8. I would like to propose a trade; my kids spot at Aldama for one of Mr. M’s kids spots at Mt. W. Then we can compare test scores through elementary. Heck we can even go all the way through which colleges they get into. I know, I will be the one that comes out on top in that deal and I think he does to.

    or… he could break up his twins so that one goes to Mt. W and the other goes to Aladam. Then we could see which system works best.

  9. David, you should consider signing up for some free English classes yourself. Judging from your post it seems like you forgot all your grammar lessons while living abroad.

  10. Comments like David’s seem to be based on a lack of understanding about what the dual language program is about. My son is now a part of the dual language program at Aldama and I asked this question during a tour I attended prior to his enrollment:
    me: “I would like my son to attend this program for a number of reasons, but can you help me understand how a child who’s family speaks spanish at home would benefit from a program like this (compared to an all-english education)?”
    answer: “quite a few spanish-speaking parents tell us that they are concerned that their children may begin to lose a sense of pride in their own culture after attending an english-only school where, before long, speaking spanish may be looked down on, and where they would not gain the ability to read and write in spanish…”
    Contrary to David’s implication, I really don’t think that spanish-speaking parents would enroll their children in this program simply because they think it will somehow be easier, or somehow allow for their children to avoid learning english…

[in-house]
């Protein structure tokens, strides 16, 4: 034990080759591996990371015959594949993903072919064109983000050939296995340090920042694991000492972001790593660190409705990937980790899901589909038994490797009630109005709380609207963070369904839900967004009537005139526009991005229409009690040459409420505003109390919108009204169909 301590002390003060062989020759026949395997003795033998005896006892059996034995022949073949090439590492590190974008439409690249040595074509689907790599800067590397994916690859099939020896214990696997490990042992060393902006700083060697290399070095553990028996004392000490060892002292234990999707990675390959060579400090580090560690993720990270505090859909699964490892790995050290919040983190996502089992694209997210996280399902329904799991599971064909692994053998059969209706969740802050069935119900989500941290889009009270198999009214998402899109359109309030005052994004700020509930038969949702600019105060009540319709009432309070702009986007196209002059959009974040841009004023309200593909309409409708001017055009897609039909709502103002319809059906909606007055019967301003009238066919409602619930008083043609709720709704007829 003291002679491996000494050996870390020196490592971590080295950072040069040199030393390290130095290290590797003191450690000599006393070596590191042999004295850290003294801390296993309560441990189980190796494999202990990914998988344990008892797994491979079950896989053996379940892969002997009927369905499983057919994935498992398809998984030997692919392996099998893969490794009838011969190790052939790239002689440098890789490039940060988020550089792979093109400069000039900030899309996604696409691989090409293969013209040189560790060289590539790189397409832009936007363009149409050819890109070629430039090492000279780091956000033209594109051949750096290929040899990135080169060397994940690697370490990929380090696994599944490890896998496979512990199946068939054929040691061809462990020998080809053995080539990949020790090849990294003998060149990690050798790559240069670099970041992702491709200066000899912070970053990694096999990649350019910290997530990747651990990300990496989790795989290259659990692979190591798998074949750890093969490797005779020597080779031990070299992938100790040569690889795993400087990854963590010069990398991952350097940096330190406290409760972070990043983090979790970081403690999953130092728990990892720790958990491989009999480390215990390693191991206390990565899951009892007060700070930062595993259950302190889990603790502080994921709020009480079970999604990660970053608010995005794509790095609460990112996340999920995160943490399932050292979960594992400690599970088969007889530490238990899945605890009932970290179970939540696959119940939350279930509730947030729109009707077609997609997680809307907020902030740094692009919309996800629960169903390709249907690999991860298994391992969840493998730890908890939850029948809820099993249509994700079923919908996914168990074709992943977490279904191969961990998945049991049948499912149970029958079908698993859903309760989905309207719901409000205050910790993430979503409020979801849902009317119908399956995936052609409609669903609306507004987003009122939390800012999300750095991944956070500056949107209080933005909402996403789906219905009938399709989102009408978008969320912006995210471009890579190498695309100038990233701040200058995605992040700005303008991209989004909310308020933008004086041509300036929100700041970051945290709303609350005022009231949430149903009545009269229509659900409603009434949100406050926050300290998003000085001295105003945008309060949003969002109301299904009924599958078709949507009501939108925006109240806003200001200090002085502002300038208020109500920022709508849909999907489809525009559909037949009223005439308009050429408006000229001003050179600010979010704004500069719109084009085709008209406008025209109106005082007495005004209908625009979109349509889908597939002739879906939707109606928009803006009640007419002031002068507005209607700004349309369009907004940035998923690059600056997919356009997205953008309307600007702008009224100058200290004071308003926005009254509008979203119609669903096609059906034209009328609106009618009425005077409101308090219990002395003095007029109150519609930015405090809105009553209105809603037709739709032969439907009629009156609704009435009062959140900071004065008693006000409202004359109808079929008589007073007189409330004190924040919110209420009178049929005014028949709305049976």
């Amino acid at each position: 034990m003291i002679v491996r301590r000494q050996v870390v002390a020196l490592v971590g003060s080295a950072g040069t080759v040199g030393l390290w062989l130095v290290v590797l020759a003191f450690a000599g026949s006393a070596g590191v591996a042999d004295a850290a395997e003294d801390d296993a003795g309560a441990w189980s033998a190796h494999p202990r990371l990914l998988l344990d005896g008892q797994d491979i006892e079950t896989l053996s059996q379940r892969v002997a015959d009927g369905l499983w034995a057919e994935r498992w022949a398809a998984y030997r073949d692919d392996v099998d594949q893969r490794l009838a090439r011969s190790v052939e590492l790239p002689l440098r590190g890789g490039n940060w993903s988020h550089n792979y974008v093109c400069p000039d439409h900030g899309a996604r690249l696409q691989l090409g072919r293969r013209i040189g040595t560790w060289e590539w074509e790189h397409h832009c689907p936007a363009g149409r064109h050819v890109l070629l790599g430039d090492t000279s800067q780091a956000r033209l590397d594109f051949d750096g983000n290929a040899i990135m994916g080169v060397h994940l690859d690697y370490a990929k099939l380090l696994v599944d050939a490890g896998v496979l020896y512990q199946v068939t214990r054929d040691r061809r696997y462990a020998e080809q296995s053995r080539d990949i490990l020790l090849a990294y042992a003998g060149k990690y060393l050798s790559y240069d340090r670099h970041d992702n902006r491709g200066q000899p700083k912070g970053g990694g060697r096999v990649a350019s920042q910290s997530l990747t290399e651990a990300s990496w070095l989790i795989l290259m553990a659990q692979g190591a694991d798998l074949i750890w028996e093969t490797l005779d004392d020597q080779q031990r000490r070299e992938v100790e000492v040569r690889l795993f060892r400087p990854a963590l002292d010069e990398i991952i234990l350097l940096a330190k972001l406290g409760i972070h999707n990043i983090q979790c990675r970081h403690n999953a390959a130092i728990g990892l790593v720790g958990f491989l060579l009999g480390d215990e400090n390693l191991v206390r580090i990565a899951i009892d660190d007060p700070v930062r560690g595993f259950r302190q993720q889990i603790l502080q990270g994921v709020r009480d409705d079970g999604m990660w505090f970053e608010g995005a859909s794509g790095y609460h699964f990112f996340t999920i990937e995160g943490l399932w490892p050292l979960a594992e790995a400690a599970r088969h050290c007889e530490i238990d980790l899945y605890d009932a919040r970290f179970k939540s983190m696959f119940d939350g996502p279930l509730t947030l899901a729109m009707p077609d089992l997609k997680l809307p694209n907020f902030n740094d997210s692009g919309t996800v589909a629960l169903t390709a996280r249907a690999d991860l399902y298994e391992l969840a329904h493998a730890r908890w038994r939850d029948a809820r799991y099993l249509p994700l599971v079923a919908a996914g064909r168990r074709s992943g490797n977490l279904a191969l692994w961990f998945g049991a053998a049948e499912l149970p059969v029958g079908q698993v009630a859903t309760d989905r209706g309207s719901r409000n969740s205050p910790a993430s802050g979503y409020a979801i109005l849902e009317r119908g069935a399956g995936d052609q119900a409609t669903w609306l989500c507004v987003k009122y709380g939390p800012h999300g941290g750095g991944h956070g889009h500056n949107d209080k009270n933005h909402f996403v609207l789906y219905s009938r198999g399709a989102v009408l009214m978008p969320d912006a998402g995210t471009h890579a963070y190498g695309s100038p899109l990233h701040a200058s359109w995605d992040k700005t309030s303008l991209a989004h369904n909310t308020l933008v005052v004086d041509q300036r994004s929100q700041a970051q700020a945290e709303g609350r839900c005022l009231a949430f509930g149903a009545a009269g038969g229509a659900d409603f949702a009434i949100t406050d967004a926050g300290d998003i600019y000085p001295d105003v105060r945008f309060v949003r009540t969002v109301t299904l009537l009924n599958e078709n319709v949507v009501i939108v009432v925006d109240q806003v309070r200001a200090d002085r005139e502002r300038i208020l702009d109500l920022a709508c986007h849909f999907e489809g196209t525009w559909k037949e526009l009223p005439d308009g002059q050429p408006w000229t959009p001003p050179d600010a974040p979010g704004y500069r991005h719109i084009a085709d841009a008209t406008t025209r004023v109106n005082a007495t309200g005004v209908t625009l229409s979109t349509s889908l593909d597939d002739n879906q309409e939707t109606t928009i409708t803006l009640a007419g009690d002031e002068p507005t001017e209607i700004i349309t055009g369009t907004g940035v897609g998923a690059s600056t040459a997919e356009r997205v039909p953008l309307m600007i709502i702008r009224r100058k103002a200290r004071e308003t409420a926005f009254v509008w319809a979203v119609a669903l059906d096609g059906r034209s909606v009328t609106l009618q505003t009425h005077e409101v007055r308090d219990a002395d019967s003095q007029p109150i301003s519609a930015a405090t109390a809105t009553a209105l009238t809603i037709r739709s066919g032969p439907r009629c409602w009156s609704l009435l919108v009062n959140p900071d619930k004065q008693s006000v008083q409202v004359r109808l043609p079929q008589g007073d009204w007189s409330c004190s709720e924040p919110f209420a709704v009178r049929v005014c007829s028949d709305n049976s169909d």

What’s wrong with a child who can speak, read and write in both spanish and english by the time they leave Aldama after grade 6?

  11. Do Tiger Moms Eat Hummus?

  12. This might sound funny but its not intended to be a joke or a dig. What is the quality of the Spanish that is being taught? Again, I live in the area and most of the Spanish I hear around this area is the equivalent to a backwards Cajun trying to speak English. If the program can teach kids to speak proper Spanish and English independently then it sounds like a good thing.

  13. I must agree with the previous comment, that the level of Spanish or English taught/spoken/written here is atrocious. I do, however, applaud the effort to bring all our kids up with at least some skills in a second language.